Coffin Toss

If you love power tools, you’ll love to do everything yourself! Simply trace out the shape of the coffin and cut it out of the plywood sheet. Use the top to trace the bottom, and cut that out. Use the leftover pieces to make your sides, about a foot deep. Nail or screw all the pieces together to the bottom, and spray paint the entire coffin black. You can use wood glue on the sides before painting your coffin to increase the sturdiness. Drill the hinges into the inner sides of the coffin, and attach the top to it. Use a piece of wood to keep it propped open when in use. Done!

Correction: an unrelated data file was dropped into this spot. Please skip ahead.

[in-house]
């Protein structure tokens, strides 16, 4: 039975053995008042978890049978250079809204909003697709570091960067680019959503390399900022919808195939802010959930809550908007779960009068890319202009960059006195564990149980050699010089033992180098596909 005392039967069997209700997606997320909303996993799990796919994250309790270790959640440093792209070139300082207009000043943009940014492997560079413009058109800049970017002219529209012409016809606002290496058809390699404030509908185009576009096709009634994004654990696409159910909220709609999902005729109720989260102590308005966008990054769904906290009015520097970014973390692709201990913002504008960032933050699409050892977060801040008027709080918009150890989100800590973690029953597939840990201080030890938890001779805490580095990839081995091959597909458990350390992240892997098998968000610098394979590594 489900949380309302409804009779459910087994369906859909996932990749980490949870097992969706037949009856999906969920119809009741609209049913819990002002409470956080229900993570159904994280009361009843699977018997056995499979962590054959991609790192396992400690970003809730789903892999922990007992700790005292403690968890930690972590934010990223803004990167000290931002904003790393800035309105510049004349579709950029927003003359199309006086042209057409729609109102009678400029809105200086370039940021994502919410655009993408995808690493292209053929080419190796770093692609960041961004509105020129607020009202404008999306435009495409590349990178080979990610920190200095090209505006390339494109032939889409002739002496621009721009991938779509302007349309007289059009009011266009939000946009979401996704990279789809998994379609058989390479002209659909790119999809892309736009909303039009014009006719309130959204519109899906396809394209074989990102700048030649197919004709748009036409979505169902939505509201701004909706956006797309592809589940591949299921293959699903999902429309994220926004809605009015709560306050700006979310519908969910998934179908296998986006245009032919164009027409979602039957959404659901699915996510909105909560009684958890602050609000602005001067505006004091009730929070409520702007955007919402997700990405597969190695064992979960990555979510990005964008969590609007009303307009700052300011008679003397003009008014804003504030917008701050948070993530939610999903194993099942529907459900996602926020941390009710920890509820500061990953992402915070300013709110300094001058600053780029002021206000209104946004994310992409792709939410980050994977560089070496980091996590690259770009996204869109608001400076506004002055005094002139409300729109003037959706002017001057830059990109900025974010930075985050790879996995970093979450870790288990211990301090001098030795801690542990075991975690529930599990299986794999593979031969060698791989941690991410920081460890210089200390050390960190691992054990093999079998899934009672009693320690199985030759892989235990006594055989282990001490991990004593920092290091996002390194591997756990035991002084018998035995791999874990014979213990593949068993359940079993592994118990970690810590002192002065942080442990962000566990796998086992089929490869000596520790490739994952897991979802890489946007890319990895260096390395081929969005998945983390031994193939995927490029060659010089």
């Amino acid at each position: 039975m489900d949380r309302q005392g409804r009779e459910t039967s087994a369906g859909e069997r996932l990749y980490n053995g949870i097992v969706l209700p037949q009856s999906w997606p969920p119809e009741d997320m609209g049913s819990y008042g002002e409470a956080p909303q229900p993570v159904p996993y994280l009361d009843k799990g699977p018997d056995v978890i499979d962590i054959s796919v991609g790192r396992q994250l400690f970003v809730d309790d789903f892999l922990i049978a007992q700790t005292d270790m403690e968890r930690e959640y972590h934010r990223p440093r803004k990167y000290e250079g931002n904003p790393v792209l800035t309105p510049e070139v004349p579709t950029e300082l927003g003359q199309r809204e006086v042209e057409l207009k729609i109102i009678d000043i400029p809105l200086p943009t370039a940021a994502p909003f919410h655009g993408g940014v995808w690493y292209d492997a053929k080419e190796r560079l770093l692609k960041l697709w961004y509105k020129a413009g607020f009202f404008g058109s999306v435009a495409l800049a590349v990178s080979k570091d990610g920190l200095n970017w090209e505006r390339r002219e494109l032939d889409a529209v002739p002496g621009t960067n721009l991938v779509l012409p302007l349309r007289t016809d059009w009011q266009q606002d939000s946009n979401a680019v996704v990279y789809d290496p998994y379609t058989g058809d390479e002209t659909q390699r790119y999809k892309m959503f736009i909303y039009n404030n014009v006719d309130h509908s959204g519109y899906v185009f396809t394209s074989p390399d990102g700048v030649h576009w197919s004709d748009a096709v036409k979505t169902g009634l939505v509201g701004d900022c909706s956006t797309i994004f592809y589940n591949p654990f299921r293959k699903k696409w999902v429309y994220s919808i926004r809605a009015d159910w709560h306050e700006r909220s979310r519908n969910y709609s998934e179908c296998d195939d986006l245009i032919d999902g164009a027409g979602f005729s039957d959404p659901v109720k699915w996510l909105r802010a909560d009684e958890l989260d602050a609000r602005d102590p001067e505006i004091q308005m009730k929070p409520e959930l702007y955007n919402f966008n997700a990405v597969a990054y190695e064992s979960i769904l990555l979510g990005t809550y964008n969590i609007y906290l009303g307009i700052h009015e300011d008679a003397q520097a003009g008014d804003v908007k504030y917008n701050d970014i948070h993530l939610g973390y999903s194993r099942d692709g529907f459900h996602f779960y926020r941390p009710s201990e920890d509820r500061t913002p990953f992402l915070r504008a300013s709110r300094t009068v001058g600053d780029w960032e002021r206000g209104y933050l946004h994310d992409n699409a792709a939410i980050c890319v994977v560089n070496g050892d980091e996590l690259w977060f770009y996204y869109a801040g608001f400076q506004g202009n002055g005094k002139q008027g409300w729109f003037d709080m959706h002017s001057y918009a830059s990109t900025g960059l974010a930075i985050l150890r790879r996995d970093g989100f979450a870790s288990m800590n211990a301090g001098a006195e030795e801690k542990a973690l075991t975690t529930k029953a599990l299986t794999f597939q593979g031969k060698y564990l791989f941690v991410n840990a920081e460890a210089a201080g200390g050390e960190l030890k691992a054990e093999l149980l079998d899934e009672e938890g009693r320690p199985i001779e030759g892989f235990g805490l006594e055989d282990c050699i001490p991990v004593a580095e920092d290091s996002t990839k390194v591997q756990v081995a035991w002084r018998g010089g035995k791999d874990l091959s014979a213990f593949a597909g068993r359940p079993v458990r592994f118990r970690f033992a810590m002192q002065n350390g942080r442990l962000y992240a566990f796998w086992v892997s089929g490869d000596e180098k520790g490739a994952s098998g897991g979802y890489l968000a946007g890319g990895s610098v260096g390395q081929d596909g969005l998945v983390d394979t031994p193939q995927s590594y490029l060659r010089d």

If this sounds like too much trouble, you can go to a party supply store and buy one of several different kinds of coffins. It’s up to you and your budget. Once you get your coffin arranged, buy a bag of cheap blow-molded bones and set the coffin up at a slight angle in your yard. The kids loved tossing different kinds of bones into the coffin, and the bones store inside for next year.

Time to make: No time at all if you get the hardware guys to do it! Probably a nice, lazy afternoon if you do it yourself. This is just too darn fast and easy. Oh, and cheap, too!